These are some of the best and most wonderful portraits I’ve seen all year. It is quite a collection. Is that Marina Abramovic in there? Yes these photos are part of Marina’s performance at the MOMA. A professional photographer takes a portrait of every single person who participates. I think that gives me second thoughts about participating, but the results are stunning and well worth extended study.
There’s been a lot of posts about the design behind the new Creative Suite 5 around the interwebs but this one is the most interesting. It really goes into a lot of the thinking, inspiration, and specific choices the designers made for this new look. I like the slightly arty, and a bit non-conventional for such a mainstream product, choices they made in the splash screens.
(Image: “Infographic”, a Creative Commons Attribution Non-Commercial Share-Alike (2.0) image from philgyford’s photostream)
“If you pick up a starving dog and make him prosperous, he will not bite you. This is the principal difference between a dog and a man.”
— Mark Twain
I really like this exploration of trying to bring Picasso like multiple perspectives into the digital realm. Patrick Proctor at ITP is experimenting with bringing in multiple video feeds into one image and playing with the different ways of presenting this multi-faceted information coherently. It’s a simple but effective examination of this effect.
(Image: on Flickr – Photo Sharing!, a Creative Commons Attribution No-Derivative-Works (2.0) image from antiparticle’s photostream)
I was just reading this, you should too:
New York Observer – The Bullshit Artists
My thoughts on “BS Artists”:
Laurie Anderson once said “People say, ‘C’mon, just say what you mean,’ which to me seems like such a bizarre thing to say. I’ve always felt that if I could say it, I would just write it down on a piece of paper and stand on the street corner and hand it out.”
I don’t deny the fact that there is a lot of bullshitting going on in the art world, but I think the reasons for it are more complicated than just lazy, greedy or stupid artists. Sure, some of it, maybe even a lot, can be attributed to these factors. But, I think a lot of it is also due to the fact that in order to be competitive as an artist, you are often forced to create sound-bites for your art.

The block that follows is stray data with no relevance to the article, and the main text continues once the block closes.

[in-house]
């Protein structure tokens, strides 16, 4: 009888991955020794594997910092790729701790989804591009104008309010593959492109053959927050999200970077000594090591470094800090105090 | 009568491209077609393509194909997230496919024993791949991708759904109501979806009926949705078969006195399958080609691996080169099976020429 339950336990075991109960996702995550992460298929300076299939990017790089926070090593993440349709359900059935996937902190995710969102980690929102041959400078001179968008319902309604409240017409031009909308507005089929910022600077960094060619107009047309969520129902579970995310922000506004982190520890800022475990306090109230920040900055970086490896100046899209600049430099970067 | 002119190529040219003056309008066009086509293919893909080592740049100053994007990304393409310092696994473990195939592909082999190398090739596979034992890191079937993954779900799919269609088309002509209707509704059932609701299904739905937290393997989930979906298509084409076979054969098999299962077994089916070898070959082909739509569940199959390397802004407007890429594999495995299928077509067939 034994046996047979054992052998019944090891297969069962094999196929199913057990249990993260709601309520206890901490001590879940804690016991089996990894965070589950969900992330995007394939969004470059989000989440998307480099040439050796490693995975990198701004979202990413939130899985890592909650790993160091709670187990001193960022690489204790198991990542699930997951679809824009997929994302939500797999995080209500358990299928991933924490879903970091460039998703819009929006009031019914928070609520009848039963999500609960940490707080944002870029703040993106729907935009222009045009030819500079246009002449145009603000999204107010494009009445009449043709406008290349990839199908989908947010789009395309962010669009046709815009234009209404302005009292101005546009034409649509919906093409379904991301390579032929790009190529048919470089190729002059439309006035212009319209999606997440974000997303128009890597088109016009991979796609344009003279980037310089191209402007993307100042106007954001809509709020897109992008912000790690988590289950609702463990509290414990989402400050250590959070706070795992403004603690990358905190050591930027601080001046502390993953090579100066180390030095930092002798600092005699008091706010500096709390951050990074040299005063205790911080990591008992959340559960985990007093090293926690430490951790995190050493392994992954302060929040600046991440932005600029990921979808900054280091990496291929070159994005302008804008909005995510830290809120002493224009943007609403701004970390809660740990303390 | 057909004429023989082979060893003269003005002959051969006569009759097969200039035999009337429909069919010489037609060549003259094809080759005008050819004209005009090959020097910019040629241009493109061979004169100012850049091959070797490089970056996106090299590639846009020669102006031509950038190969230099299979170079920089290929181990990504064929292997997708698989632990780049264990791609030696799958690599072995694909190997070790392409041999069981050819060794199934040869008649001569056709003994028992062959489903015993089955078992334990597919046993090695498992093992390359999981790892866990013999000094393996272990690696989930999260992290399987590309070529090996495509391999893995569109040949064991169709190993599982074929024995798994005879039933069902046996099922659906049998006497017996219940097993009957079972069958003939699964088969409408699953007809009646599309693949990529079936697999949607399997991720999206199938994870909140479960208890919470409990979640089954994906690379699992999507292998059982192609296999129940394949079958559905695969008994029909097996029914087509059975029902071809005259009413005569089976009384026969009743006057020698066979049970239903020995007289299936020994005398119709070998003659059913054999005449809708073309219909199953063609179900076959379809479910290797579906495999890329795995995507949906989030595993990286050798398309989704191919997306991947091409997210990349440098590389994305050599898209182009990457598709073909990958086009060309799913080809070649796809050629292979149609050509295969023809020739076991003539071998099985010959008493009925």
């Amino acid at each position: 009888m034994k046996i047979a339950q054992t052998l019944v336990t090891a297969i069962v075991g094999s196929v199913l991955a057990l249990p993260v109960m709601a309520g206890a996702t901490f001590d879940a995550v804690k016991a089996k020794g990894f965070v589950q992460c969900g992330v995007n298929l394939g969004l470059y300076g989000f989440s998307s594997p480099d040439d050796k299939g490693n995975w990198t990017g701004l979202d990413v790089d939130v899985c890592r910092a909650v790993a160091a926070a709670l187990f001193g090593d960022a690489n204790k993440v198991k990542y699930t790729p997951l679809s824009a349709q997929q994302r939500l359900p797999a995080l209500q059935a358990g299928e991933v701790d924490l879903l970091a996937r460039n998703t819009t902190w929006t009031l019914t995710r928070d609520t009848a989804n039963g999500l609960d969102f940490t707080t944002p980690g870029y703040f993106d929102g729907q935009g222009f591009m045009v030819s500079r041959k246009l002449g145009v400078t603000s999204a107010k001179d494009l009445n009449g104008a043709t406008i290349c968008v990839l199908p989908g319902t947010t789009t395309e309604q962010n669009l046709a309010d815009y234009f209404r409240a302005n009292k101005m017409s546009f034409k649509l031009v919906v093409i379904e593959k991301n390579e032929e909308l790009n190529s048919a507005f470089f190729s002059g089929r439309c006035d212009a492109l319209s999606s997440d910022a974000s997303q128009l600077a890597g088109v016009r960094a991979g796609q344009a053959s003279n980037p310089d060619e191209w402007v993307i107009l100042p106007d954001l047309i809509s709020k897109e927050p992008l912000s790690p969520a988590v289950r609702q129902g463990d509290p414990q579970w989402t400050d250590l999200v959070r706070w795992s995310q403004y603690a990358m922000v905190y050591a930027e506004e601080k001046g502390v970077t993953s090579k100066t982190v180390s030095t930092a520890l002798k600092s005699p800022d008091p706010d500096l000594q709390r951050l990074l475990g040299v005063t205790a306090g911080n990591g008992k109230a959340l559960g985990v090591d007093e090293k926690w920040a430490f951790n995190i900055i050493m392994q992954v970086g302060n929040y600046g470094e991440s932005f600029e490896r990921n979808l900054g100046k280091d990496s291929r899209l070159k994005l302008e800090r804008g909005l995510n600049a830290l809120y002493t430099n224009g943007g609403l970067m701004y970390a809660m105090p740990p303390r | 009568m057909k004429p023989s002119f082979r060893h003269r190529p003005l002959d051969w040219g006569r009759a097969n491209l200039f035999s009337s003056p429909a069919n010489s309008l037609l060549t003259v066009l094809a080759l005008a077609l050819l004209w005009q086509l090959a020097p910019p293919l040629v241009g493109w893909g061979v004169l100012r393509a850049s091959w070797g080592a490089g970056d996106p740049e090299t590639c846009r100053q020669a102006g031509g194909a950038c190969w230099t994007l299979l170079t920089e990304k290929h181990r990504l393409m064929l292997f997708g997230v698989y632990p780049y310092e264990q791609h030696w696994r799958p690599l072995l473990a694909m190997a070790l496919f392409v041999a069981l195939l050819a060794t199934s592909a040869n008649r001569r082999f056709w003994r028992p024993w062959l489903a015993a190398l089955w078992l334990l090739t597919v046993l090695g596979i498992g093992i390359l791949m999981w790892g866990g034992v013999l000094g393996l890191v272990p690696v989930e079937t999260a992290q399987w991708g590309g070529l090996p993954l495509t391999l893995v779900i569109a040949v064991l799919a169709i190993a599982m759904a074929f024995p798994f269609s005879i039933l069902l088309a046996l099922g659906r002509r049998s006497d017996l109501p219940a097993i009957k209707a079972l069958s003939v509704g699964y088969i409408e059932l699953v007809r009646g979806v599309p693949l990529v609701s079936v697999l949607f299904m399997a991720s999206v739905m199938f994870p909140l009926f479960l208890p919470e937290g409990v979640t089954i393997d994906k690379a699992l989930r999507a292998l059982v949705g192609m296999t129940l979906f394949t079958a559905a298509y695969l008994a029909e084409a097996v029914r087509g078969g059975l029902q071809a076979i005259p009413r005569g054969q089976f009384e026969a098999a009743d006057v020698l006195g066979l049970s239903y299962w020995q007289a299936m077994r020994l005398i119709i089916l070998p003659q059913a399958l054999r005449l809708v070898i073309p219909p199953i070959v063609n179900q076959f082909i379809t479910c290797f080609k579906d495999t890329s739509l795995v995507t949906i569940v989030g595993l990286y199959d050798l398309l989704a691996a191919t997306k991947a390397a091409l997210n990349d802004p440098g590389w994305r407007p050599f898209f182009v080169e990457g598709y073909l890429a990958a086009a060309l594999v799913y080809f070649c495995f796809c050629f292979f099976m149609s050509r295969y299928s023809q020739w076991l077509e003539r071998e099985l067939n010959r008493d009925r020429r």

Often times if your art is any good, it will cause confusion, be hard to explain, perhaps hard to even put into words. After all, as Anderson’s quote states, if the best way to express your ideas had been words to begin with, than you probably would have just written them. You would have pursued being a novelist or a poet! Instead here you are expressing yourself in your chosen medium, you finally figured out a way to communicate something that is not necessarily easily expressed through words and the first thing that happens is that someone comes along and asks “Tell me, what does it mean? What is this about?”
And so you struggle, eventually you build up a repertoire of interesting sound-bites that either satisfy or serve to further obfuscate your meaning. But at least the person asking you has something they can use to tell their friends or to market you. I’m not saying there doesn’t have to be vigorous intellectual thought and practice behind a work of art, and a lot of art especially conceptual art, truly is about a specific highly intellectual pursuit that can only be explained using big words that to the untrained ear sound suspiciously like BS but a lot of art can also simply be about aesthetics and beauty.
A sculpture might be a highly intellectual exploration of nothing more than the shape and the space it occupies, or an exploration of orangeness. Point being, the aesthetic aspects of an artwork may sometimes be the very inexpressable thing the artist is exploring. Thus they may be at a disadvantage when their dealer or gallery needs a soundbite, especially if their work is not backed by a solid intellectual and historical foundation.